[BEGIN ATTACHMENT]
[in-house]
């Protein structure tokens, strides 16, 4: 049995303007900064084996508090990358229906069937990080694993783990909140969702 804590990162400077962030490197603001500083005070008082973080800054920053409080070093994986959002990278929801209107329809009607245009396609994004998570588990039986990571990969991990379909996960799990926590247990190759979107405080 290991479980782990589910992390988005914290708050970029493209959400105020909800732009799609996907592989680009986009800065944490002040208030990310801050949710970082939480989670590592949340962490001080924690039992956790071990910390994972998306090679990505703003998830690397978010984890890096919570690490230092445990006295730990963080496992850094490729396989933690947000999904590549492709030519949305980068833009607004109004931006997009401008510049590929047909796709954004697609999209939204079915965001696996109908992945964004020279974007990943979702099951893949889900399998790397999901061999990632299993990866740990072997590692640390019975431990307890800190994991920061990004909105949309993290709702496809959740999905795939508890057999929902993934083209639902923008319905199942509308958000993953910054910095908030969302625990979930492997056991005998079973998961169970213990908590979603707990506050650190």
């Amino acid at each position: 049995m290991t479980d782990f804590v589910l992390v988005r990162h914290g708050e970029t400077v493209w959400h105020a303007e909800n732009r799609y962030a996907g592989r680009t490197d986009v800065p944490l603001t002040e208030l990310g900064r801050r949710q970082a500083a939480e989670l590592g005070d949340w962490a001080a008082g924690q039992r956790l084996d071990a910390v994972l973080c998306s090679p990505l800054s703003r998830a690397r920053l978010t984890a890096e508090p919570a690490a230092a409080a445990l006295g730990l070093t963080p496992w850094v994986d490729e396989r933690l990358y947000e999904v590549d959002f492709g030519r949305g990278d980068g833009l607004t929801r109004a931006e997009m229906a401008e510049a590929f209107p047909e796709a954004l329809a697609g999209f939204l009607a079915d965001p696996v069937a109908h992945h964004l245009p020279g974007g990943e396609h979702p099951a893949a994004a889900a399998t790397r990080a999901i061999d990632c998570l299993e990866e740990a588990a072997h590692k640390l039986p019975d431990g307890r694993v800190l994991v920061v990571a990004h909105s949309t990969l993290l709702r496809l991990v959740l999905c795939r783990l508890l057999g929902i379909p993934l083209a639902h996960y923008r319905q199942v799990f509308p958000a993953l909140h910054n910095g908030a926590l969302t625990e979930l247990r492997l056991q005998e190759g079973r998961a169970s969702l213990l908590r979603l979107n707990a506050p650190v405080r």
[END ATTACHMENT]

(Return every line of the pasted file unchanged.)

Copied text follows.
[in-house]
């Protein structure tokens, strides 16, 4: 049995303007900064084996508090990358229906069937990080694993783990909140969702 804590990162400077962030490197603001500083005070008082973080800054920053409080070093994986959002990278929801209107329809009607245009396609994004998570588990039986990571990969991990379909996960799990926590247990190759979107405080 290991479980782990589910992390988005914290708050970029493209959400105020909800732009799609996907592989680009986009800065944490002040208030990310801050949710970082939480989670590592949340962490001080924690039992956790071990910390994972998306090679990505703003998830690397978010984890890096919570690490230092445990006295730990963080496992850094490729396989933690947000999904590549492709030519949305980068833009607004109004931006997009401008510049590929047909796709954004697609999209939204079915965001696996109908992945964004020279974007990943979702099951893949889900399998790397999901061999990632299993990866740990072997590692640390019975431990307890800190994991920061990004909105949309993290709702496809959740999905795939508890057999929902993934083209639902923008319905199942509308958000993953910054910095908030969302625990979930492997056991005998079973998961169970213990908590979603707990506050650190």
């Amino acid at each position: 049995m290991t479980d782990f804590v589910l992390v988005r990162h914290g708050e970029t400077v493209w959400h105020a303007e909800n732009r799609y962030a996907g592989r680009t490197d986009v800065p944490l603001t002040e208030l990310g900064r801050r949710q970082a500083a939480e989670l590592g005070d949340w962490a001080a008082g924690q039992r956790l084996d071990a910390v994972l973080c998306s090679p990505l800054s703003r998830a690397r920053l978010t984890a890096e508090p919570a690490a230092a409080a445990l006295g730990l070093t963080p496992w850094v994986d490729e396989r933690l990358y947000e999904v590549d959002f492709g030519r949305g990278d980068g833009l607004t929801r109004a931006e997009m229906a401008e510049a590929f209107p047909e796709a954004l329809a697609g999209f939204l009607a079915d965001p696996v069937a109908h992945h964004l245009p020279g974007g990943e396609h979702p099951a893949a994004a889900a399998t790397r990080a999901i061999d990632c998570l299993e990866e740990a588990a072997h590692k640390l039986p019975d431990g307890r694993v800190l994991v920061v990571a990004h909105s949309t990969l993290l709702r496809l991990v959740l999905c795939r783990l508890l057999g929902i379909p993934l083209a639902h996960y923008r319905q199942v799990f509308p958000a993953l909140h910054n910095g908030a926590l969302t625990e979930l247990r492997l056991q005998e190759g079973r998961a169970s969702l213990l908590r979603l979107n707990a506050p650190v405080r």